Advances in computational processing have made big data analysis in fields like music information retrieval (MIR) possible. Through MIR techniques researchers have been able to study information on a song, its musical parameters, the metadata generated by the song's listeners, and contextual data regarding the artists and listeners (Schedl, 2014). MIR research techniques have been applied within the field of music and emotions research to help analyze the correlative properties between the music information and the emotional output. By pairing methods within music and emotions research with the analysis of the musical features extracted through MIR, researchers have developed predictive models for emotions within a musical piece. This research has increased our understanding of the correlative properties of certain musical features like pitch, timbre, rhythm, dynamics, mel frequency cepstral coefficients (MFCC's), and others, to the emotions evoked by music (Lartillot 2008; Schedl 2014) This understanding of the correlative properties has enabled researchers to generate predictive models of emotion within music based on listeners' emotional response to it. However, robust models that account for a user's individualized emotional experience and the semantic nuances of emotional categorization have eluded the research community (London, 2001). To address these two main issues, more advanced analytical methods have been employed. In this article we will look at two of these more advanced analytical methods, machine learning algorithms and deep learning techniques, and discuss the effect that they have had on music and emotions research (Murthy, 2018). Current trends within MIR research, the application of support vector machines and neural networks, will also be assessed to explain how these methods help to address the two main issues within music and emotion research. Finally, future research within the field of machine and deep learning will be postulated to show how individuate models may be developed from a user or a pool of user's listening libraries. Also how developments of semi-supervised classification models that assess categorization by cluster instead of by nominal data, may be helpful in addressing the nuances of emotional categorization.

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Agent

Created

Date Created
2018-12

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Examining the Effects of Exercise Level on Cognition, Perception, and Emotional Response Modulation

Description

Physical activity is something that everyone engages in at varying levels. It has been linked to positively impacting general wellbeing, as well as preparing the mind and body to learn new skills. However, the significance of physical activity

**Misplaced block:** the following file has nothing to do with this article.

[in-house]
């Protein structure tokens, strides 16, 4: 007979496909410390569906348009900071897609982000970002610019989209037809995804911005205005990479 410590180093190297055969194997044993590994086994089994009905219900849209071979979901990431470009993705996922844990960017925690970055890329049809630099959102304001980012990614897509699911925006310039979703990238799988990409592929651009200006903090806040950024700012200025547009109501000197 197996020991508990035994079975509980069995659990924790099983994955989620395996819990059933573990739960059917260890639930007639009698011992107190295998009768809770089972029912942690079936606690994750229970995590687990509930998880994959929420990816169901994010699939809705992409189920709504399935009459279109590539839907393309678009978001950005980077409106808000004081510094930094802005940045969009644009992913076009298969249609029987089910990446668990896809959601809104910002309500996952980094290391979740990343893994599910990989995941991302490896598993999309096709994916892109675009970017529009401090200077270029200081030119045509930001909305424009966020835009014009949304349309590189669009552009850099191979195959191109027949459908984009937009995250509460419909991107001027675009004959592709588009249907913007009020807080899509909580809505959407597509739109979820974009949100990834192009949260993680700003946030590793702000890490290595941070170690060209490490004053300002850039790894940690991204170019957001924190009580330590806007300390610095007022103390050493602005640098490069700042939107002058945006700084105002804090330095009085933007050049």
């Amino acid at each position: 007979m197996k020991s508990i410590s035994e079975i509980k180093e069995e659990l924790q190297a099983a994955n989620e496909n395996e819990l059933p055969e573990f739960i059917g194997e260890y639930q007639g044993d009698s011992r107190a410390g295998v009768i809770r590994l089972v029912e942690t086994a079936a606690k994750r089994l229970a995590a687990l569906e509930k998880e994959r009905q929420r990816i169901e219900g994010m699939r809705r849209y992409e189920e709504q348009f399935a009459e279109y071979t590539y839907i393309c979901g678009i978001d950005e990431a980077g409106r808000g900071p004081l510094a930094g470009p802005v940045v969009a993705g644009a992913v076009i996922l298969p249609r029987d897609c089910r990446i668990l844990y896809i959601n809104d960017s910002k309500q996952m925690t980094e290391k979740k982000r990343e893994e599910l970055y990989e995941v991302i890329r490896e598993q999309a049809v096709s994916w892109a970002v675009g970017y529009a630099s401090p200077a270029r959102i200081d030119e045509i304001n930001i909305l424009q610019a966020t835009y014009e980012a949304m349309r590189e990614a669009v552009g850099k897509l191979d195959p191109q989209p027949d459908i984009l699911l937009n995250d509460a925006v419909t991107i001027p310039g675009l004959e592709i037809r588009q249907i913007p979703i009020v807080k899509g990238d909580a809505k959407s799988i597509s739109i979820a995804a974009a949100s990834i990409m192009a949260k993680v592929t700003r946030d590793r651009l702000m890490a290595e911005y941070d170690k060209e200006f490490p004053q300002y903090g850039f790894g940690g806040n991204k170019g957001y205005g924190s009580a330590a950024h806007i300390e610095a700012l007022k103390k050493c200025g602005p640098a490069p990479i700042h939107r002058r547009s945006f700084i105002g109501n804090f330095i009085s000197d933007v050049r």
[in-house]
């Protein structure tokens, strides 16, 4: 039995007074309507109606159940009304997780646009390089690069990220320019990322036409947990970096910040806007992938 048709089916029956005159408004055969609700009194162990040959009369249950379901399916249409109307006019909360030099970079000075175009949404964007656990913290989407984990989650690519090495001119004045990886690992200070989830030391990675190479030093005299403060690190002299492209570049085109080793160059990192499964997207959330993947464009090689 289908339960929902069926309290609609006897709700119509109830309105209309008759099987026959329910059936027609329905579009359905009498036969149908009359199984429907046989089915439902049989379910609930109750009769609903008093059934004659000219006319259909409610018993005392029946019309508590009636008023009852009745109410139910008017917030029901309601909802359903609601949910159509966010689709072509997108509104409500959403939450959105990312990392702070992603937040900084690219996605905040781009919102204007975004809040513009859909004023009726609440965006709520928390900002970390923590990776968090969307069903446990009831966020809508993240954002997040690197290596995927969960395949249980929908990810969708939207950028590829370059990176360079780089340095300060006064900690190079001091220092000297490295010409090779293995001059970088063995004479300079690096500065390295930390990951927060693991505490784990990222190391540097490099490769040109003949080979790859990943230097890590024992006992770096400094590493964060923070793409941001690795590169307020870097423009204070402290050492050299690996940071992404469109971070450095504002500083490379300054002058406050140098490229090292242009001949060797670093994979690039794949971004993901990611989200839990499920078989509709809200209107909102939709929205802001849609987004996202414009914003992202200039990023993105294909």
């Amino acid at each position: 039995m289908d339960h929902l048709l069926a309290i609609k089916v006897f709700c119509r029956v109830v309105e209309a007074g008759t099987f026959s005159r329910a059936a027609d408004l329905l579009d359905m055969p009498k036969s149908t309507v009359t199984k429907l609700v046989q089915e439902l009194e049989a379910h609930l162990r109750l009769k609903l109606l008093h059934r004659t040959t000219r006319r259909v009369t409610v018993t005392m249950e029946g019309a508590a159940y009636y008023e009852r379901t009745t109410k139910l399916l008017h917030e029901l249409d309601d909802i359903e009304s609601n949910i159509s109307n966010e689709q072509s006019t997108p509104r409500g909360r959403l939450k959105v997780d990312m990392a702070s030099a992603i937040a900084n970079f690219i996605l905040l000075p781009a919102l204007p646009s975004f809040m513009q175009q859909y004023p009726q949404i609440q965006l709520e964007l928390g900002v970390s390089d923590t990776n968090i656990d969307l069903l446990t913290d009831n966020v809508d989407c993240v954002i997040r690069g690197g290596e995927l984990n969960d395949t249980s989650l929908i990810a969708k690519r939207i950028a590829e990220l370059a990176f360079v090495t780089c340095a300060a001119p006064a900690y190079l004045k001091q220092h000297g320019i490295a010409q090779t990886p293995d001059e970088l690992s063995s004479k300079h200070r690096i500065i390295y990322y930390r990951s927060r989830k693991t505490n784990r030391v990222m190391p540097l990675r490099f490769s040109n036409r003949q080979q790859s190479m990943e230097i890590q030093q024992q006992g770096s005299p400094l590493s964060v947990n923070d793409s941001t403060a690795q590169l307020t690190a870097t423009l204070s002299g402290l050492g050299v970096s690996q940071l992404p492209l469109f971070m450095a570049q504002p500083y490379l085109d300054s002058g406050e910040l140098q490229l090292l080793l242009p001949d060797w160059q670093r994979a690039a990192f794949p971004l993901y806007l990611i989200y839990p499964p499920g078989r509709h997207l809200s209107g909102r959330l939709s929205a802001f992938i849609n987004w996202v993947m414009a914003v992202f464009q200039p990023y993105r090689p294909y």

Physical activity is something that everyone engages in at varying levels. It has been linked to positively impacting general wellbeing, as well as preparing the mind and body to learn new skills. However, the significance of physical activity remains under-explored in some areas. The purpose of this study was to determine the relationship between physical activity levels and emotional intelligence, navigation and planning skills, motor skills, memory capacity, and one’s perception of the ‘value’ of an object or an experience. During sessions, participants were equipped with two physiological sensors: the EEG B-Alert X10 or X24 headset, and the Shimmer GSR3. In addition to these, two external sensors were used: a web camera for recording and evaluating facial expressions, and the Tobii X2-30, X2-60, or Tobii T60XL eye tracking systems, used to monitor visual attention. These sensors were used to collect data while participants completed a series of tasks: the Self-Report of Emotional Intelligence Test, the Tower of London Test, the Motor Speed Test, the Working Memory Capacity Battery, watching product-centered videos, and watching experience-centered videos. Multiple surveys were also conducted, including a demographic survey, a nutritional and health survey, and a sports preference survey. Utilizing these metrics, this study found that those who exercise more experience and express higher levels of emotion, including joy, sadness, contempt, disgust, confusion, frustration, surprise, anger, and fear. This implies a difference in emotional response modulation between those who exercise more and those who exercise less, which in turn implies a difference in perception between the two groups. There were no significant findings related to navigation and planning skills, motor skills, or memory capacity from this analysis.

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Created

Date Created
2019-05

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Reviving the Dead, Ignoring the Living: Emotions, Ethics, and the Dream of De-Extinction

Description

People have known about mass biodiversity loss and the human actions that drive it for decades now, and yet we have largely failed levels to change our behavior to protect the environment. What’s failing to motivate people to change? Some